With such a en it is necessary, in order Patented Feb. 22, 1916.
toiinsure a su cient supply of ink to the writing surface, to rovide an auxiliary inkholdlng means. T is we have done by applying a fountain attachment. This attach ment consists of a part 2 which is secured to the upper side of the" pen by means of ears 20 which bend under the lower edges of the pen. It is also further secured upon the pen and held fixedly in proper-position, by a rearwardly extending finger 24, which positively engages the rear end of the pen, to
thus give three points of securement upon the pen. To more securely hold this finger in place, the pen may be provided with a hole, as at 15,- through which the fingeris passed and then also bent about the rear end edge of the pen, as at 25. The ink holding part of this attachment, consists of the finger 21 which extends lengthwise over the outer body of the pen. This finger is bent so as to form, when viewed from the side, a low arch, having its outer end restin upon the upper surface of thepen a short istance ili-l ward from the writing tip. From this point, 22, the outer end of this attachment bends upward and has its end in substantial contact with the upper surface of the outer edge of the writing plane or table 12, thus forming a small reservoir 30 for ink.
The small, or auxiliary reservoir 30, is,
normally disconnected from the main reser-' voir 3, by contact of the pen and the fountain attachment at 22. The ink will not flow readily from the main reservoir into this auxihary reservoir, except the pen be flexed slightly, as would occur when in use. The auxiliary reservoir furnishes a small supply of ink where it is immediately available for use, so that the pen will write freely when taken u after an intermission in its use.
The ger 3, in addition to the arching given thereto and which shows when viewed from the side, or as shown in Fig; 1, is arched in cross section, as is shown clearly in Fig. 4, thus increasing the ink-holding capacity of this reservoir.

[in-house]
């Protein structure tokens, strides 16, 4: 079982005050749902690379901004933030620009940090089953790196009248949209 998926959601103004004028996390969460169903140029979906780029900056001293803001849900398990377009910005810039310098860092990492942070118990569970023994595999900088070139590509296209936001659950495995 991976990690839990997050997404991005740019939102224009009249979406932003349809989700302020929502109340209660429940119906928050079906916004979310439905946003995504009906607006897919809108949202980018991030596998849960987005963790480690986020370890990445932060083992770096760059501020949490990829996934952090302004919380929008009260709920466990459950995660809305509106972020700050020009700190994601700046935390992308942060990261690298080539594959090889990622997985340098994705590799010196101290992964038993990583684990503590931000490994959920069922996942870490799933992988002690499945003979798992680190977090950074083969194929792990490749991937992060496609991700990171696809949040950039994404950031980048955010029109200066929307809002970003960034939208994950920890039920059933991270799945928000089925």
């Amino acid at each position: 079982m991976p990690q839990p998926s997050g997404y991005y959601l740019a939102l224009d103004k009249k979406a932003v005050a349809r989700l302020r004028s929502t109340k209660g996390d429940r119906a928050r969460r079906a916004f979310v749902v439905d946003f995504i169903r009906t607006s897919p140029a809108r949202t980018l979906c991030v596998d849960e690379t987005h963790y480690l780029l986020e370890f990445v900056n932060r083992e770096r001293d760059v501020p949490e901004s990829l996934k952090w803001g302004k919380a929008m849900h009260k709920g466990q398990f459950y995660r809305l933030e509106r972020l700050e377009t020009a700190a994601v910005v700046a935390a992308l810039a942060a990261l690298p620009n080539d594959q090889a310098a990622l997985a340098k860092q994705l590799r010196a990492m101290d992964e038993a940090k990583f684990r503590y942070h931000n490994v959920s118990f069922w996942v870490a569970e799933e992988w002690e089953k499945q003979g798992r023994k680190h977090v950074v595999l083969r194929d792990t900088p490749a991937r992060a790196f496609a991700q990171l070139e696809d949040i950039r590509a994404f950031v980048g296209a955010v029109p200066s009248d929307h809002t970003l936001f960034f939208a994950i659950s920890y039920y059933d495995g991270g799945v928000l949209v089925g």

, The pen shown, has its tip provided with two slits, making three parts, 13, 14, as are shown best in Fig; 3. This ,enables the use of a broader writing surface. As the tip 23 of the fountain attachment, forms the auxiliar reservoir 30 immediately over this writing table, any pressure upon the pen which acts to spread these fingers apart, will bring down the ink at once. There is therefore no trouble on account of delay in feeding or an insufficient. rate of feeding. The main reservoir is not drawn directly upon by the pen. The ink being used comes directly from theauxiliary reservoir, the ink from the main reservoir flowing into the auxiliary reservoir to maintain its supply. The handling of the ink in this way prevents excess flow which will produce blots andat the same time insures prompt and amply sufhcient flow to give good results. The upward curvature of the pen at 10, also serves tomore effectually isolate the main reservoir from the writing table 12, thereby.
decreasing the chance of blotting. The small reservoir 30 may be called the writing reservoir, while the main reservoir 3 may be called the supply reservoir.
In Figs. 1, 2 and 3, we have shown a pen having a writing table which is square in outline. 'The outline of this writing table may be changed, as by making it a circle, as is shown in Fig. 5. i The s uare outline has an: advantage for certain kmds of work in that'it has s'harp corners which enables it to make sharp corners on theletters. For other work the round surfaced table may have advantages, as in insuring an even width of line when moved in all-directions.